The Virginia primaries are the first statewide elections in a governor’s race since Donald Trump became president. All eyes are turned on the Commonwealth of Virginia. This is your time to send a strong message to D.C!
Two Democrats are locked in a tight race for governor of Virginia heading into the June 13 primary. Polls show that both Tom Perriello and Ralph Northam lead their Republican opponent by double digits. Riding a rising anti-Trump tide, whoever wins this primary election is the strong favorite in a race that could spell disaster for future Republican political hopes.
Ralph Northam is the current Lieutenant Governor of Virginia and former state senator. He’s long been a vocal advocate for LGBTQA rights, among other progressive issues “If you sit down, and have a little bit of an understanding of science, and talk with people who are in the LGBT community, you realize that they’re just like the rest of us.”
Northam is a pediatric neurologist. He’s also a veteran and graduate of Virginia Military Institute. His upbringing in Nassawadox, on Virginia’s Eastern Shore, undoubtedly helped shape who he is and his values. The son of a nurse and a judge, his involvement in medicine and politics seems to have been inevitable. He frequently notes that he went to public school during desegregation when other white parents were shipping their kids off to private schools.
Many point out that Ralph Northam, 57, still has that accent that pegs him as a Virginian. His grandfather was a surgeon, his father a judge and his mother a nurse. It was from his mother, he says, that he “learned to give back.”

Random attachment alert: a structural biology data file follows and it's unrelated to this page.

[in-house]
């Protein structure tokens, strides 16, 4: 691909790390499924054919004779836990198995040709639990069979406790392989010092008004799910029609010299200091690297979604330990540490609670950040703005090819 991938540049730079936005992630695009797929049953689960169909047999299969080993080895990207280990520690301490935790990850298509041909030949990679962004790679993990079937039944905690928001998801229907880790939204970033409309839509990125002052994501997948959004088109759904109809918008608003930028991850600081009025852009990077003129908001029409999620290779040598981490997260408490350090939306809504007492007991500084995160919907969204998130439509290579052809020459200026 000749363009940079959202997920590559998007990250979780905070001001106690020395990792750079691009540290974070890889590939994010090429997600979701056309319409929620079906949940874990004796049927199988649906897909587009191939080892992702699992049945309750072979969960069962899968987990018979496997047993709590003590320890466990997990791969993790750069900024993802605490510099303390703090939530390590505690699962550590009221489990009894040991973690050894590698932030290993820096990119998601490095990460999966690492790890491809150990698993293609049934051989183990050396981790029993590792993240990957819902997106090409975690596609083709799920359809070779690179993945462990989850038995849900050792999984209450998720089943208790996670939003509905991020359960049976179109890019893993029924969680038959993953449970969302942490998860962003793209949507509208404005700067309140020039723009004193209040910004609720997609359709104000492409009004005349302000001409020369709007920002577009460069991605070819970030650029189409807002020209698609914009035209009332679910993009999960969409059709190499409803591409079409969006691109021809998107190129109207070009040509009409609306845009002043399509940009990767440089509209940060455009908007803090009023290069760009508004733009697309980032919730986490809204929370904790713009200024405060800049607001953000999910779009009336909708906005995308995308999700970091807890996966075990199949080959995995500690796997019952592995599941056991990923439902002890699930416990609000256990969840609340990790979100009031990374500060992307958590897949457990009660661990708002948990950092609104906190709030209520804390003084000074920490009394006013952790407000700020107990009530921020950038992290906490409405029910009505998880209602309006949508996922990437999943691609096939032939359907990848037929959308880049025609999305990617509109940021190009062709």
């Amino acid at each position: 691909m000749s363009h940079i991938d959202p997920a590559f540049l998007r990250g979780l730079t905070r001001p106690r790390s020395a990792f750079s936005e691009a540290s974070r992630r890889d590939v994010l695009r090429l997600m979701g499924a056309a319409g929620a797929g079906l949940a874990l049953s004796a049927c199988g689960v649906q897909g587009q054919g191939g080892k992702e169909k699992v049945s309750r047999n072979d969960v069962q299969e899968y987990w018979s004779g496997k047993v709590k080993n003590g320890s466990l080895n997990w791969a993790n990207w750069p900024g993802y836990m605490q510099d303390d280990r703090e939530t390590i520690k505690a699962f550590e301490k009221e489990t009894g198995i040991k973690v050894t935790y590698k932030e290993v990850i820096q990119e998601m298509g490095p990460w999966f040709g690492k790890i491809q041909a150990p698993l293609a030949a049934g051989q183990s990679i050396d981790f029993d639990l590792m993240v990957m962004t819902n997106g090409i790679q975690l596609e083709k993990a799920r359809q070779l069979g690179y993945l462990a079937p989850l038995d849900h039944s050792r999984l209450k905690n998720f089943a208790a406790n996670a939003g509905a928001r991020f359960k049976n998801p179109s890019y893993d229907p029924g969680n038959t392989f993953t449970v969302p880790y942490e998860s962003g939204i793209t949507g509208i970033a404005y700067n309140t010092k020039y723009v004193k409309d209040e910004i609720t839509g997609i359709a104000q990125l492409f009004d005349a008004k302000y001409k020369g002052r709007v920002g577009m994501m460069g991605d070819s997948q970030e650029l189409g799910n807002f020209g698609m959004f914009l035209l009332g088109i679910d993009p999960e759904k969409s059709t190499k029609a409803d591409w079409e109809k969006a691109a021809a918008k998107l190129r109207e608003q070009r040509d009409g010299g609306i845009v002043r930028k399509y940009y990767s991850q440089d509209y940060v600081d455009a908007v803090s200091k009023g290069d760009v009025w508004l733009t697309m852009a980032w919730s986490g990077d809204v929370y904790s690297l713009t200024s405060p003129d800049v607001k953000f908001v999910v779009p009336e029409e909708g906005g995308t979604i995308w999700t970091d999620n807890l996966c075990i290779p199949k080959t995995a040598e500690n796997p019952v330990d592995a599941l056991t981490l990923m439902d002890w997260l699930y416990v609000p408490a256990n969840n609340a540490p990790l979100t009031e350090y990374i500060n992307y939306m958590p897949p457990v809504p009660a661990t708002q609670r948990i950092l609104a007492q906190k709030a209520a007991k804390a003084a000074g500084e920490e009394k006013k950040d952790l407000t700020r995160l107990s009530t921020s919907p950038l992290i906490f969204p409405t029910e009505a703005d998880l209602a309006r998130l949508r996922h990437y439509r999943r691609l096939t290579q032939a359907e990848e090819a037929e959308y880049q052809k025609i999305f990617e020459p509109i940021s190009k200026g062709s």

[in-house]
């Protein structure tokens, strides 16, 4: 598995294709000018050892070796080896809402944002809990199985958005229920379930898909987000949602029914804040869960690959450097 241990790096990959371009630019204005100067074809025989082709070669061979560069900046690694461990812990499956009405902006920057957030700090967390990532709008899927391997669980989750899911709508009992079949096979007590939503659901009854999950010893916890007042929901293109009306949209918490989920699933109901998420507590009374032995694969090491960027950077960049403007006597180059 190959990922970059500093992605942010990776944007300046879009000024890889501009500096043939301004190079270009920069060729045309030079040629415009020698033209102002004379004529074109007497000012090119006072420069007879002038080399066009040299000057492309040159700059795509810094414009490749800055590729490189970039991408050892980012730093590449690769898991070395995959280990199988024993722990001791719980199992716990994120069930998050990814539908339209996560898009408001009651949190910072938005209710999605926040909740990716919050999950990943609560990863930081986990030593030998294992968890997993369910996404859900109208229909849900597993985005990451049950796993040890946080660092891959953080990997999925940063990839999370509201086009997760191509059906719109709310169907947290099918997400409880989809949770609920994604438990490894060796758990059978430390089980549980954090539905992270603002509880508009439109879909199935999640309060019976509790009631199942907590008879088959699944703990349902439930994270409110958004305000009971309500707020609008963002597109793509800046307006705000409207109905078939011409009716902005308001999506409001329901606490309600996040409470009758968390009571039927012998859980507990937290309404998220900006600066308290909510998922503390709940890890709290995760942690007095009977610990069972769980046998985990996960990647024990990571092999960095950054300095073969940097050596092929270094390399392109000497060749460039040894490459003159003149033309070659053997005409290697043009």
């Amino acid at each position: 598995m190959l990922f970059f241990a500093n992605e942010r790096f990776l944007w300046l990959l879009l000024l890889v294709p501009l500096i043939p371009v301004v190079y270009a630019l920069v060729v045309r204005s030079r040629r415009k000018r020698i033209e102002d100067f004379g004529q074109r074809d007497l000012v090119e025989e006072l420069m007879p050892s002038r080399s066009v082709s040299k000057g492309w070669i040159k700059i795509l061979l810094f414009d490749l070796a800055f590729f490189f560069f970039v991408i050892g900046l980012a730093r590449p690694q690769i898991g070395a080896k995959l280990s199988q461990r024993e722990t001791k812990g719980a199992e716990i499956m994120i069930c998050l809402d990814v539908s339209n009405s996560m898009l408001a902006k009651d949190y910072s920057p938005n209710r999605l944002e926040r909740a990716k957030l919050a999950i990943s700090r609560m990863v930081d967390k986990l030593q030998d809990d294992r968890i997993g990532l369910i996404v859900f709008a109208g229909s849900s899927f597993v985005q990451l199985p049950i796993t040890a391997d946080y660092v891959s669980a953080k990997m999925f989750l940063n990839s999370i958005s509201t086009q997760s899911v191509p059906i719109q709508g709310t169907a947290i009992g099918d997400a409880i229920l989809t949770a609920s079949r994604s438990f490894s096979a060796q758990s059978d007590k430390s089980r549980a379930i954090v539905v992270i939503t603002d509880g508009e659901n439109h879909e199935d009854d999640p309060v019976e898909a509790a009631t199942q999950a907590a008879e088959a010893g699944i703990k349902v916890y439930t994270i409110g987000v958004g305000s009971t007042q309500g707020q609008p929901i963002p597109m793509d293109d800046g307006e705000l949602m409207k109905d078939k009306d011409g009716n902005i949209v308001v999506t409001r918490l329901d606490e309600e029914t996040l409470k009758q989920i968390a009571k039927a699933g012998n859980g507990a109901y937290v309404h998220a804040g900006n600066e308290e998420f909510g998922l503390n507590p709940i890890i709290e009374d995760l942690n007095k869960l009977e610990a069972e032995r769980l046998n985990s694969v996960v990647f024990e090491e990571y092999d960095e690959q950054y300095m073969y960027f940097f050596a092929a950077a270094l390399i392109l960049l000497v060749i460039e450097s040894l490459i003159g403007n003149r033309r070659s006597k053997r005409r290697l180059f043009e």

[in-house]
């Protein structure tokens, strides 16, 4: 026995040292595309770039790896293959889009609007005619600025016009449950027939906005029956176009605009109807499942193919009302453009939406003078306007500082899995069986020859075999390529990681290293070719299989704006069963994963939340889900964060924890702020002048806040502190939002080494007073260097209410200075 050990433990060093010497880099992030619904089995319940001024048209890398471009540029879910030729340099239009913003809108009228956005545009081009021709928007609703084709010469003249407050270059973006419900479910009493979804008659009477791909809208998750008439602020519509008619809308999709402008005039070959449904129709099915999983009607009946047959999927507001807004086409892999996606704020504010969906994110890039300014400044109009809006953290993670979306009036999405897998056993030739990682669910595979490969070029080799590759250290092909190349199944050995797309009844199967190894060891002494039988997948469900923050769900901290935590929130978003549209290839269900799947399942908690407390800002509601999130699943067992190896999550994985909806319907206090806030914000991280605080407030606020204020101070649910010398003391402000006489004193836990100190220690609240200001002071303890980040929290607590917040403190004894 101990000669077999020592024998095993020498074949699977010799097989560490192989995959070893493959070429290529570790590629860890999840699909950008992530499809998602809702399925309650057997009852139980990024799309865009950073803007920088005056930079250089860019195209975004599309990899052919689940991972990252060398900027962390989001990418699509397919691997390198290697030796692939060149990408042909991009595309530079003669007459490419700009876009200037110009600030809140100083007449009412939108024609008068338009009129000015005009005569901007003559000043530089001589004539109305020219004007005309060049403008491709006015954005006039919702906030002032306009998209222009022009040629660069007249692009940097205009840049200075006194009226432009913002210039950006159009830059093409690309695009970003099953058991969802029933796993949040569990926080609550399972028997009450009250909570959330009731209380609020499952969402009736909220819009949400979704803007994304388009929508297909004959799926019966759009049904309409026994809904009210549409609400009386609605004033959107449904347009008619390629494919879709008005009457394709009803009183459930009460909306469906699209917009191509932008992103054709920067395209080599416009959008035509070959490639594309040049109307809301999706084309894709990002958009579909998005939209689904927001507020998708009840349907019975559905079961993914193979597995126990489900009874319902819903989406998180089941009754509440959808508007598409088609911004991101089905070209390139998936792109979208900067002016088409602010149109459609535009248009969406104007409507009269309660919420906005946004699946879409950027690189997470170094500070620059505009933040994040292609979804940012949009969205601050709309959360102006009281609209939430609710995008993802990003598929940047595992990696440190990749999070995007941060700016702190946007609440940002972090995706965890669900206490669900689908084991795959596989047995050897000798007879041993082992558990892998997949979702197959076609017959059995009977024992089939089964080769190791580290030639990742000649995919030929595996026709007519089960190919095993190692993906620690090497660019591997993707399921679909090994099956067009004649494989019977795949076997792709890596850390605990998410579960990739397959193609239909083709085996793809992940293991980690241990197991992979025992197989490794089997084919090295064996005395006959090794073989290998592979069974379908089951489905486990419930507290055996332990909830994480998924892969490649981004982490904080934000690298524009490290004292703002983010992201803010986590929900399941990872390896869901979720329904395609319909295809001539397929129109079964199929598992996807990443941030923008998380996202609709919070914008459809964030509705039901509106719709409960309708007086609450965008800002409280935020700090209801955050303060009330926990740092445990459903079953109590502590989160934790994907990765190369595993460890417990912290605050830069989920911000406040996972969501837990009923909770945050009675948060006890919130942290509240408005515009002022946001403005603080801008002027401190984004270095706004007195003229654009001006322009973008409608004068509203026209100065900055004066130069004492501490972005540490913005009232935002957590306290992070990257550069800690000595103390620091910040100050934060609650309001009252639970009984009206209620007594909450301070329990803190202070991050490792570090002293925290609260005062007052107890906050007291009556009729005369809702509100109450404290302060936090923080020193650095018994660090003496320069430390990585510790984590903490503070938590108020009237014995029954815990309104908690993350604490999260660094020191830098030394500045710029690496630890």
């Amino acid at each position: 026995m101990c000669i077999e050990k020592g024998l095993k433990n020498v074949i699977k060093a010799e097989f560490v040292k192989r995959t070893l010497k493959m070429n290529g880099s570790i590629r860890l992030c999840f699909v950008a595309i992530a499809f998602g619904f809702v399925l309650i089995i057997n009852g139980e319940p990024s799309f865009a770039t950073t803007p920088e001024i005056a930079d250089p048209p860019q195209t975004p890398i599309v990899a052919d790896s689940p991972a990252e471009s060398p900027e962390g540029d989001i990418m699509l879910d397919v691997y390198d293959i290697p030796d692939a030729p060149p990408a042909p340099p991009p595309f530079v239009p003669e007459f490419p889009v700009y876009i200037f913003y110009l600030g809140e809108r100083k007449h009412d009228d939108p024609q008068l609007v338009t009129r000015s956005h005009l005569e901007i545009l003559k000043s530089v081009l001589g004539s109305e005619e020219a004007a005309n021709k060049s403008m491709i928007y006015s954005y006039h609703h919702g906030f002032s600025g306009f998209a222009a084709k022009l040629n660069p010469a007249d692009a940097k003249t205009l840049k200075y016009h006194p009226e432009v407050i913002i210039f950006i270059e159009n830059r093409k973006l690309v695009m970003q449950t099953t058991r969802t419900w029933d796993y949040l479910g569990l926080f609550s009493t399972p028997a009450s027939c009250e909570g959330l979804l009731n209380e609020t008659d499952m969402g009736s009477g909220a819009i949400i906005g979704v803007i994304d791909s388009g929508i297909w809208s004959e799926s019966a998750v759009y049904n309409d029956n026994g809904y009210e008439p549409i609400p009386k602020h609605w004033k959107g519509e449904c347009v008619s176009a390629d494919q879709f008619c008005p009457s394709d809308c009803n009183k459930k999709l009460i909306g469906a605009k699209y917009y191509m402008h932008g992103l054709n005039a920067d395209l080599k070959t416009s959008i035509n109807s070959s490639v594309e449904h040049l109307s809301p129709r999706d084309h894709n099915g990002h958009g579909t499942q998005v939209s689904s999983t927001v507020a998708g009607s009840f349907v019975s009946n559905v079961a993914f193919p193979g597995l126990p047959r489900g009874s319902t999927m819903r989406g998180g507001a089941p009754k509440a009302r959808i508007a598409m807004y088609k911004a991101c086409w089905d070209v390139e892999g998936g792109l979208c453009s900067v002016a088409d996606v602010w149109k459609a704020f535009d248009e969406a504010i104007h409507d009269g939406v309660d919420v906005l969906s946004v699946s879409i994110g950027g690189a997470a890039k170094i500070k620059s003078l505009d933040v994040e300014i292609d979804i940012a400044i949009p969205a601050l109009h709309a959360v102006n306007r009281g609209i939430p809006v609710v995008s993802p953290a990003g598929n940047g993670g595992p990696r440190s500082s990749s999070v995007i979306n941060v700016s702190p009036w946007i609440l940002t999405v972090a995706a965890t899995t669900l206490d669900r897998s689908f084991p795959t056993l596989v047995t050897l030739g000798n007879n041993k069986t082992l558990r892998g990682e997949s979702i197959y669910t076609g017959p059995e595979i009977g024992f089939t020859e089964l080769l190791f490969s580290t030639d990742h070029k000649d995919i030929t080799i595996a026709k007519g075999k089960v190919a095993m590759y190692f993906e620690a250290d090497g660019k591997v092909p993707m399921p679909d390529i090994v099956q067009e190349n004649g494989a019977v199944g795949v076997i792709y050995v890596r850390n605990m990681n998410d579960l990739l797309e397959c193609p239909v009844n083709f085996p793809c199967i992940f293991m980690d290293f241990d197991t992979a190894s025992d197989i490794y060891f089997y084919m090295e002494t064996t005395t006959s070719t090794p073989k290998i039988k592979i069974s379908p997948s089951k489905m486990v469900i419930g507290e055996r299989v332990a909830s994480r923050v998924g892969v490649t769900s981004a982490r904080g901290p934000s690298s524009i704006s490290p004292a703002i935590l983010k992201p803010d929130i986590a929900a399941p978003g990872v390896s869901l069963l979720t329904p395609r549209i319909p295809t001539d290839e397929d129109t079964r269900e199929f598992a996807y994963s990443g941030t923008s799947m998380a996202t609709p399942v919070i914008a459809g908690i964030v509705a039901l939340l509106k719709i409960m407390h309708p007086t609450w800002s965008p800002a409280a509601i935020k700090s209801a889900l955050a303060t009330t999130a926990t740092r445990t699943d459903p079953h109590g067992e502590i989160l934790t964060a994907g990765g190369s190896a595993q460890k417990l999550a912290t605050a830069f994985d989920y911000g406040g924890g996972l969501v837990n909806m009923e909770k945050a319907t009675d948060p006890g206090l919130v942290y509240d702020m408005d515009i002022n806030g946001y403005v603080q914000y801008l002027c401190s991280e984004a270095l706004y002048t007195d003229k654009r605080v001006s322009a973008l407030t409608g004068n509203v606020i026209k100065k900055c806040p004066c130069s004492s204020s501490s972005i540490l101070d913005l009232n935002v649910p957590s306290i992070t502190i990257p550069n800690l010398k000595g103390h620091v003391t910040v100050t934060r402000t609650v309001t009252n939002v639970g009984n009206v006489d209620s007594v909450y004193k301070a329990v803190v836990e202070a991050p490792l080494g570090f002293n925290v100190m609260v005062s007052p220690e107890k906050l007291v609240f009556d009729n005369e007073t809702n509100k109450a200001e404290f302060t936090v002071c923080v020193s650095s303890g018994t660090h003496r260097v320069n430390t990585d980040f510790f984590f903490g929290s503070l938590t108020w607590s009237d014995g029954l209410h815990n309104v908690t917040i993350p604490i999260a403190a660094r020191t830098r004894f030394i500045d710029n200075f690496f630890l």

Politics didn’t become a calling for him until 2007 when he was elected to the state Senate. “I had a lot of frustration with insurance companies, and I was spending a lot of time on the phone getting things authorized for my patients,” says the physician.
The environment was an even bigger factor. “I grew up on the Chesapeake Bay, it was literally my backyard, and I watched the demise of the bay over my 50-plus years,” he says. “I ran in a very conservative district that people said I could never win. I ran on the same Democratic progressive values I run on today.” He lists protecting the environment, marriage equality, women’s reproductive rights, responsible gun ownership, and economic opportunities for all as his top issues.
Northam has taken flak for voting for Republican presidential candidate, George W. Bush—twice. “I was under-informed politically,” he admits. “Knowing what I know now, it was the incorrect vote.”
There is a morality to that admission of the ballots he cast in the privacy of a voting booth. “I did tell the truth,” he says. “My honor is very important to me.”
Honor is a theme that dates to his days at Virginia Military Institute, where during his senior year he was president of the honor court. Following his time at Eastern Virginia Medical School, he served as a physician in the U.S. Army for eight years and treated soldiers from Desert Storm. He left the Army in 1992 as a major.
Northam often mentions that he’s a veteran, and that’s a theme that plays well in conservative parts of Virginia. In 2009, Senate Republicans attempted to woo him to their side of the aisle, which would have given them a state majority, but Northam rejected the GOP. That same year, he got legislation passed that banned smoking in restaurants in tobacco-friendly Virginia.
He says he’s someone who can win statewide, as he did in 2013 “with more votes than anyone has ever gotten in an off-year election.” Says Northam, “We need someone who knows how to win in rural Virginia. We need someone with the backbone to lead the resistance.”